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Security Features and Challenges of IPv6
A key motivating factor for IPv6 was the shrinking available IPv4 address space. In contrast to IPv4 addresses, which use only 32 bits, IPv6 addresses are 128 bits long. This larger address size allows for the generation of 3.4 × 1038 address values, which should be more than enough for current and future applications, and eliminates the need for address conservation practices such as NAT that IPv4 requires.
IPv6 also supports end-to-end communication, enabling source and destination nodes to interact without intermediate systems such as NAT devices. This feature allows the development of new voice-over-IP, multimedia, and other types of network applications.
Security Features of IPv6 Security framework : IPsec is used in IPV4 to implement Virtual Private Networks (VPNs). IPsec provides network-level security, which means that an application running over an IPv6 network, e.g. a web-server, browsing the Internet, any application sending/receiving data over the Internet, etc., will also have this security, since the application data is encapsulated within the IPv6 packet.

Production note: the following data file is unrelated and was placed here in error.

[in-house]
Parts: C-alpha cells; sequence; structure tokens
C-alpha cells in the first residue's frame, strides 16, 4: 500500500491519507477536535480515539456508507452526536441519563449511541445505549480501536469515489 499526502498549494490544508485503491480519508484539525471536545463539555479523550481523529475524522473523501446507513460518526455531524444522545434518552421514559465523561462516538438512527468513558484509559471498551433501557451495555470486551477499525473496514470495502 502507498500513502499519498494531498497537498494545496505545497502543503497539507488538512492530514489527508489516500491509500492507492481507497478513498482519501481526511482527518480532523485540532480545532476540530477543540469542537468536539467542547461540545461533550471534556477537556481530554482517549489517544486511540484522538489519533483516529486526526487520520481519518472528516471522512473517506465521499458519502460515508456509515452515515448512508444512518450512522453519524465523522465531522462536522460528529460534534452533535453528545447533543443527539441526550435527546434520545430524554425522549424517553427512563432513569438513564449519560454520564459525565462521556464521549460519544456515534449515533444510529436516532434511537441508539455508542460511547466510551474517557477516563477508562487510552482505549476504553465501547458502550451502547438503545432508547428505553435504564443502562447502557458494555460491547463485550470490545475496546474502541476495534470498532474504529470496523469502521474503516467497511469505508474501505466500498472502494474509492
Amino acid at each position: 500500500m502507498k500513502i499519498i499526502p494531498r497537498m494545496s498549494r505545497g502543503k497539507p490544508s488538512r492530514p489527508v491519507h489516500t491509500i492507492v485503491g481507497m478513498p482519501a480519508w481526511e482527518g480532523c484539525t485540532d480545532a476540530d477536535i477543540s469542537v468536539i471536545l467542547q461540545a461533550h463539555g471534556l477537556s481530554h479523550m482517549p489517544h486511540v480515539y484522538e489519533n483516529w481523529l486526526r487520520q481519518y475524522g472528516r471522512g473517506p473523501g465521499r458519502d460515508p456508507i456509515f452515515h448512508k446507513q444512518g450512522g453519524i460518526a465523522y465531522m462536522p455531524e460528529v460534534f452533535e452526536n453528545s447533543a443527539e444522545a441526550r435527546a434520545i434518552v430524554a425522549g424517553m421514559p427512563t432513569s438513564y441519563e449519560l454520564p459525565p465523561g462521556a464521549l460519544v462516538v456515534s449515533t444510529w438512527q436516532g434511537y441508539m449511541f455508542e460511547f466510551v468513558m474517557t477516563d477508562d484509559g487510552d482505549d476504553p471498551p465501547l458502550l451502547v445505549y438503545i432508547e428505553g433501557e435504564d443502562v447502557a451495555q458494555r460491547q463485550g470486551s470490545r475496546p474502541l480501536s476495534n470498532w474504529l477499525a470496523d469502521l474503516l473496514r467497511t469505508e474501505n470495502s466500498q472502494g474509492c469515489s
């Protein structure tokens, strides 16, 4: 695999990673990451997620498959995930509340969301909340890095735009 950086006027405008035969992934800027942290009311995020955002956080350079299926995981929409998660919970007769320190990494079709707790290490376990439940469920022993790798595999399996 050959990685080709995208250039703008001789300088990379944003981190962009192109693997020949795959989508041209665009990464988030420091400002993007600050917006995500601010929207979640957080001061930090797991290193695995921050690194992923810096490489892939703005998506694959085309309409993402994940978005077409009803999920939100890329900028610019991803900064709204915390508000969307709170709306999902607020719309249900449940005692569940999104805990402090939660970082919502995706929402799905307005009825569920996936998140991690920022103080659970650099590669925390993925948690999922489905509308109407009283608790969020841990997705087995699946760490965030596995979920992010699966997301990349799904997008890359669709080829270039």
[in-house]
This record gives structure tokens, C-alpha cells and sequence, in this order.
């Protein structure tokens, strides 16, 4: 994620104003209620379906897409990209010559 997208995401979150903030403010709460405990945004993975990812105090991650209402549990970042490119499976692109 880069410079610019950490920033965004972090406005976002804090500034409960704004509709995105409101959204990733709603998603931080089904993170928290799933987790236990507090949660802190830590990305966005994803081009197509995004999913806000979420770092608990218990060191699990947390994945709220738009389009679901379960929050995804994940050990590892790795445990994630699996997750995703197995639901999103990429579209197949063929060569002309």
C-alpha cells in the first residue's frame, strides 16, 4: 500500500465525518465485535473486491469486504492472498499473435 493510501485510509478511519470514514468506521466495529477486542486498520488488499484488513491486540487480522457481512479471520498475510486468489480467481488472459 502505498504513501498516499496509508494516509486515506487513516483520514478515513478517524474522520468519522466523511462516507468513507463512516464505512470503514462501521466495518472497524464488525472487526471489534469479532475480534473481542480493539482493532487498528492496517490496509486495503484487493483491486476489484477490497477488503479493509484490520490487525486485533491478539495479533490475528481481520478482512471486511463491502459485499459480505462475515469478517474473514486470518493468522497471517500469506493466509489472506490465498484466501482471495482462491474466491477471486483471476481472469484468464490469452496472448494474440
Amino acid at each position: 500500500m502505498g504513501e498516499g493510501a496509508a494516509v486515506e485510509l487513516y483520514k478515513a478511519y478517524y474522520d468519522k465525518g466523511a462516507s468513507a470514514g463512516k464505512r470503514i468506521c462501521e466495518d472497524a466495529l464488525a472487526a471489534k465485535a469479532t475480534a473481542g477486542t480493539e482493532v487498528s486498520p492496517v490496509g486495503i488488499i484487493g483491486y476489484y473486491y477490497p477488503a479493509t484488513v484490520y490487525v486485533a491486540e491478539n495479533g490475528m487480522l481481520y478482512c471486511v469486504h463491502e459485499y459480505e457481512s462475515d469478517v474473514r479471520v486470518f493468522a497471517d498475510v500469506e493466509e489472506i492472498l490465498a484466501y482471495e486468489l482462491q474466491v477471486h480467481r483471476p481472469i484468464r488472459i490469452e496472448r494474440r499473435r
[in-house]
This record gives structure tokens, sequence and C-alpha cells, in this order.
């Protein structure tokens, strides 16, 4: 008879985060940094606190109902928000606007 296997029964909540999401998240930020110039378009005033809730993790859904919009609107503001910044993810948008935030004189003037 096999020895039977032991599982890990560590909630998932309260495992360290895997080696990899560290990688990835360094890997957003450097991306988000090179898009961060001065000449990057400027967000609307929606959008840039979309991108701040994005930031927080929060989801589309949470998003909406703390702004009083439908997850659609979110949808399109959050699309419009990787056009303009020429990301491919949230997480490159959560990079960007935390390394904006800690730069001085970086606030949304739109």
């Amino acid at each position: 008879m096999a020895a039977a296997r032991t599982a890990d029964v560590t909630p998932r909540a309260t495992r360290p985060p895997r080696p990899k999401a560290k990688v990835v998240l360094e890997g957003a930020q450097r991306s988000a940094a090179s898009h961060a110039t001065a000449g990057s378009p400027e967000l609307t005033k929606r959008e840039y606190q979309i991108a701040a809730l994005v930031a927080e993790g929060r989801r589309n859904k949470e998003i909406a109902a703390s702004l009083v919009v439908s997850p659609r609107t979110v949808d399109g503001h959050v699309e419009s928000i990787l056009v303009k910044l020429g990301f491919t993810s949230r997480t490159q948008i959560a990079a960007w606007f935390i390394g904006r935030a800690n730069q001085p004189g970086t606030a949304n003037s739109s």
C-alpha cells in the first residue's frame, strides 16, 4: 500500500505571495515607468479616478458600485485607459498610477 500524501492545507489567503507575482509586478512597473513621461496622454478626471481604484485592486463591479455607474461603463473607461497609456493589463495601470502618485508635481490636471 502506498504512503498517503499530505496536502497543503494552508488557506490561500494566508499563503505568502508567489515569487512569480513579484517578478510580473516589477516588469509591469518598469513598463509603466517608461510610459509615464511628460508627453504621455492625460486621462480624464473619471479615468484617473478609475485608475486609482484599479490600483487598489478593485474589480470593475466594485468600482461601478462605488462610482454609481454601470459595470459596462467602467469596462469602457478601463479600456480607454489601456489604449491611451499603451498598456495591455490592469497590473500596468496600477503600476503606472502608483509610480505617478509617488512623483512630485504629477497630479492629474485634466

Auto configuration : Auto configuration is an important feature of IPv6. Every device connected to the network must be assigned an IP address. For this task, IPv4 is limited to stateful protocols such as the Dynamic Host Configuration Protocol, which require a server to store a requesting host’s configuration information. In addition to supporting stateful auto configuration through DHCPv6, IPv6 introduces a simplified stateless autoconfiguration procedure where a node can configure its IP address based only on local information that is without contacting a server Stateless auto configuration occurs without the use of DHCP.
Security challenges of IPv6 Reconnaissance attacks : Host probing and port scanning are usually the initial activities an attacker engages in to discover vulnerabilities in a network. In host probing, the attacker tries to identify the hosts connected to a network. Once the hosts are found, the attacker uses port scanning to look for exploitable vulnerabilities.
Administrators can use IPSec’s security services to reduce packet sniffing looking at a packet’s content and port scanning activities. The difficulty in scanning posed by IPv6 addressing also makes it hard for an administrator to identify hosts that are either malicious or possible targets for attackers.